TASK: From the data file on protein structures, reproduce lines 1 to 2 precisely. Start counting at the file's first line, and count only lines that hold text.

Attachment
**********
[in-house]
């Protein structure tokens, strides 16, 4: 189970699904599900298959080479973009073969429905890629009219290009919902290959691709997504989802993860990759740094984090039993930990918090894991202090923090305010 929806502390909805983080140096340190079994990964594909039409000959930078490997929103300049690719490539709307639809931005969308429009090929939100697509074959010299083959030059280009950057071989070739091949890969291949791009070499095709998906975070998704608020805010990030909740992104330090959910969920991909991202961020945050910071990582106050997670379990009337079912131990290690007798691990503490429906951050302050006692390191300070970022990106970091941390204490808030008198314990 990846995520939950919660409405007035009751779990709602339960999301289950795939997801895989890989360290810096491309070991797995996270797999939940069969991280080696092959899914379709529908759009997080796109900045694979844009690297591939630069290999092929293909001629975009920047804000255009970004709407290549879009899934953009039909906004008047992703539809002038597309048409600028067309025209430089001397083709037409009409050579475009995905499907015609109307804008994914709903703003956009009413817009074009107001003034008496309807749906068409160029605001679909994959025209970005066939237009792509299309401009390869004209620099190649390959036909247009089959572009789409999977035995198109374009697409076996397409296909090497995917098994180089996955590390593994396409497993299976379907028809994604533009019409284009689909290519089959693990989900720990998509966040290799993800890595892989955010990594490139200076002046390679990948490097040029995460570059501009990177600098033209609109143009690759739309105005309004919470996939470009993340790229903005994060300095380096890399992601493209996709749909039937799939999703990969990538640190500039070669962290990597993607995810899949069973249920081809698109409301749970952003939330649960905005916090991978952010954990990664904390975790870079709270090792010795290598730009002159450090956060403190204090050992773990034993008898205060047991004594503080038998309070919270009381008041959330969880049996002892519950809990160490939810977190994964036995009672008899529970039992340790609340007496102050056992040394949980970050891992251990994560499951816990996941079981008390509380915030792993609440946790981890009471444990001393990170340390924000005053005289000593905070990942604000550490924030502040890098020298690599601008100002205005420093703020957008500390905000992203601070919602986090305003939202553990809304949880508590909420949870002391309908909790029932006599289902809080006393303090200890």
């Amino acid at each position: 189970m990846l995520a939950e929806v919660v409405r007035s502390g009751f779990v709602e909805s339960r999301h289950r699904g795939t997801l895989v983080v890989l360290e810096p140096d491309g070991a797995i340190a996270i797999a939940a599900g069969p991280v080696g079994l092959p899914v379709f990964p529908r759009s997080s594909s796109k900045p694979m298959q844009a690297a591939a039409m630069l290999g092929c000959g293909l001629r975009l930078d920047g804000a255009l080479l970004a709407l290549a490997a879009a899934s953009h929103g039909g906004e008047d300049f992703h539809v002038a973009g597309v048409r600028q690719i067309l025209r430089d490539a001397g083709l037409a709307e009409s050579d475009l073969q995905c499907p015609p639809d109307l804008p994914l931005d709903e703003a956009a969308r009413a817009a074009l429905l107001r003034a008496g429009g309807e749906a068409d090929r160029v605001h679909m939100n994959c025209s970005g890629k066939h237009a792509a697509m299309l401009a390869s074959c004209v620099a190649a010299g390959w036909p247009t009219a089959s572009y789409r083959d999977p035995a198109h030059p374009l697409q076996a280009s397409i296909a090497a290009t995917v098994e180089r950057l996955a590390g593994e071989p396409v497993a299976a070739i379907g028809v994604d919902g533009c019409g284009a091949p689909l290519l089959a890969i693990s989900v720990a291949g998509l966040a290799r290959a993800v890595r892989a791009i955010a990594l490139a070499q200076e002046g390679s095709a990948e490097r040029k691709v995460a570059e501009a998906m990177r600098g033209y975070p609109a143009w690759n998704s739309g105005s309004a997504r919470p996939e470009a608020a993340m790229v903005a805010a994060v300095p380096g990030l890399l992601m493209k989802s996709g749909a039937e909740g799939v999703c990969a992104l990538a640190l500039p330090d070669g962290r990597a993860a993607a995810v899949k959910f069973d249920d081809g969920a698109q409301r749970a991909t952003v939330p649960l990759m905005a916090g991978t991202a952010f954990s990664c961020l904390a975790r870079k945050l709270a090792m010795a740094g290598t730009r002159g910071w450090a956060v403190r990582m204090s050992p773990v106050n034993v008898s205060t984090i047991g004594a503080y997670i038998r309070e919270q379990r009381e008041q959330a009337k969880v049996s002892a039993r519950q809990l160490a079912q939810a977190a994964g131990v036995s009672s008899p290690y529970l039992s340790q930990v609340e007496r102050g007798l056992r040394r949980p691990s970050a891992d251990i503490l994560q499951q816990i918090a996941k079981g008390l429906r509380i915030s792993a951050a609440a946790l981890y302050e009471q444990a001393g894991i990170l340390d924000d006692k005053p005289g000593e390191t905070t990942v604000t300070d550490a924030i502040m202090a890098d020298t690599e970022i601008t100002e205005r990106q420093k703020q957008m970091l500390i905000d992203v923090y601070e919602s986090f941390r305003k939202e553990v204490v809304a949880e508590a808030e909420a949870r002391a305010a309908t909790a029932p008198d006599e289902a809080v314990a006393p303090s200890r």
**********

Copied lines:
[in-house]
């Protein structure tokens, strides 16, 4: 189970699904599900298959080479973009073969429905890629009219290009919902290959691709997504989802993860990759740094984090039993930990918090894991202090923090305010 929806502390909805983080140096340190079994990964594909039409000959930078490997929103300049690719490539709307639809931005969308429009090929939100697509074959010299083959030059280009950057071989070739091949890969291949791009070499095709998906975070998704608020805010990030909740992104330090959910969920991909991202961020945050910071990582106050997670379990009337079912131990290690007798691990503490429906951050302050006692390191300070970022990106970091941390204490808030008198314990 990846995520939950919660409405007035009751779990709602339960999301289950795939997801895989890989360290810096491309070991797995996270797999939940069969991280080696092959899914379709529908759009997080796109900045694979844009690297591939630069290999092929293909001629975009920047804000255009970004709407290549879009899934953009039909906004008047992703539809002038597309048409600028067309025209430089001397083709037409009409050579475009995905499907015609109307804008994914709903703003956009009413817009074009107001003034008496309807749906068409160029605001679909994959025209970005066939237009792509299309401009390869004209620099190649390959036909247009089959572009789409999977035995198109374009697409076996397409296909090497995917098994180089996955590390593994396409497993299976379907028809994604533009019409284009689909290519089959693990989900720990998509966040290799993800890595892989955010990594490139200076002046390679990948490097040029995460570059501009990177600098033209609109143009690759739309105005309004919470996939470009993340790229903005994060300095380096890399992601493209996709749909039937799939999703990969990538640190500039070669962290990597993607995810899949069973249920081809698109409301749970952003939330649960905005916090991978952010954990990664904390975790870079709270090792010795290598730009002159450090956060403190204090050992773990034993008898205060047991004594503080038998309070919270009381008041959330969880049996002892519950809990160490939810977190994964036995009672008899529970039992340790609340007496102050056992040394949980970050891992251990994560499951816990996941079981008390509380915030792993609440946790981890009471444990001393990170340390924000005053005289000593905070990942604000550490924030502040890098020298690599601008100002205005420093703020957008500390905000992203601070919602986090305003939202553990809304949880508590909420949870002391309908909790029932006599289902809080006393303090200890």